The Strengthening Families and Communities Coalition (SFCC) is taking a unique approach to tackling these issues. First, it sees the problems of youth violence, school dropouts, and teen pregnancy as interrelated and arising from growing stress on increasingly fragile family structures. Second, it understands that solutions require an integrated approach that draws together partner organizations from all across the community.

The SCFF Summit held Thursday 9 December at the Loudermilk Center in Atlanta brought together 200 activists from 45 partner organizations that included federal, state and local government, police departments, businesses, churches and faith-based groups, and community organizations.

youth speakerIn preparing for the summit, SCFF established four focus areas: youth violence prevention; school dropout prevention; teen pregnancy prevention and building healthy relationships; and financial literacy and economic development. The point of the fourth area is that young people with serious life goals are less likely to fall victim to problems in the first three areas, and financial literacy is necessary to manage your circumstances in order to reach your goals.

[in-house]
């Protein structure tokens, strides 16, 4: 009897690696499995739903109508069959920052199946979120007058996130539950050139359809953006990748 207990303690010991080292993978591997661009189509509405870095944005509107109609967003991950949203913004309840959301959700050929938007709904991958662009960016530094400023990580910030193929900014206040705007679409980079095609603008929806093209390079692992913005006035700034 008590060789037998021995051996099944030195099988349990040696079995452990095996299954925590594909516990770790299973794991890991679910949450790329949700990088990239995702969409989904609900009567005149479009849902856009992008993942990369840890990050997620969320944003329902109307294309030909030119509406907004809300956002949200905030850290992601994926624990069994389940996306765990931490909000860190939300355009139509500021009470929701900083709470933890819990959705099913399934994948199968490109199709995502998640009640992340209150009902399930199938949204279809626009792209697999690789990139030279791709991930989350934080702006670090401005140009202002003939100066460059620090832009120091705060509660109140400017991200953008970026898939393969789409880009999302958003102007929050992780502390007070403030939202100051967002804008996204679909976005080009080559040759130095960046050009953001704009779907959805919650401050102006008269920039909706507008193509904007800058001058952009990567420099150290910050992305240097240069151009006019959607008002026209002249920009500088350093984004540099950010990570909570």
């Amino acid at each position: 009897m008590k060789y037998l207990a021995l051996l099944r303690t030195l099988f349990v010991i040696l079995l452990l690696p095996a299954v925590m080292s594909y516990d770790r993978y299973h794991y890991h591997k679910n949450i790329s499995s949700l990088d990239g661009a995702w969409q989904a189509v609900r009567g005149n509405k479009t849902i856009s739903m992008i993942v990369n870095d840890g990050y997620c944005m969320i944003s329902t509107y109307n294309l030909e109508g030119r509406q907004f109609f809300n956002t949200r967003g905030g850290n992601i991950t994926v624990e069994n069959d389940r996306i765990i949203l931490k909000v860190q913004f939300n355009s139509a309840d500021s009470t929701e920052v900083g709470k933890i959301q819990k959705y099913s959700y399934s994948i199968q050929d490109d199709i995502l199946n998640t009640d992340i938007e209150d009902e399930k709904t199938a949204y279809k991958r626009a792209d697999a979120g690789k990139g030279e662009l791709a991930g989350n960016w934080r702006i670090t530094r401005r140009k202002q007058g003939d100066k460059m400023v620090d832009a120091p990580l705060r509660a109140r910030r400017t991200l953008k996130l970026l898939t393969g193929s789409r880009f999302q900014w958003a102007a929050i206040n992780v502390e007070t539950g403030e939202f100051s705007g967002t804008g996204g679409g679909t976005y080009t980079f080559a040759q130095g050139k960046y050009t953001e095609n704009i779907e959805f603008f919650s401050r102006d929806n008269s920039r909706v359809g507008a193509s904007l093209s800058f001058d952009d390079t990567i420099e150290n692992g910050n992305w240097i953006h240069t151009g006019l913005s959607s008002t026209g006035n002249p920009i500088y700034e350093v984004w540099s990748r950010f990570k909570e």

Each focus area has a committee tasked to develop a body of relevant research and then propose “best practices” that can be implemented in the Atlanta area. Each committee is also developing national policy recommendations that will be presented to a national group of state legislators.

The summit was convened by: the Administration for Children and Families (ACF), Region 4, of the DHSS; the Georgia Legislative Black Caucus; and the Global Peace Festival Foundation (GPFF).  State Senator Emanuel Jones, chair of the Georgia Legislative Black Caucus and of GPFF-Atlanta, welcomed participants, as did Carlis Williams, ACF regional administrator. She stressed ACF’s goal to create partnerships to develop effective programs for families and said how much she had been impressed by GPFF’s work both nationally and internationally.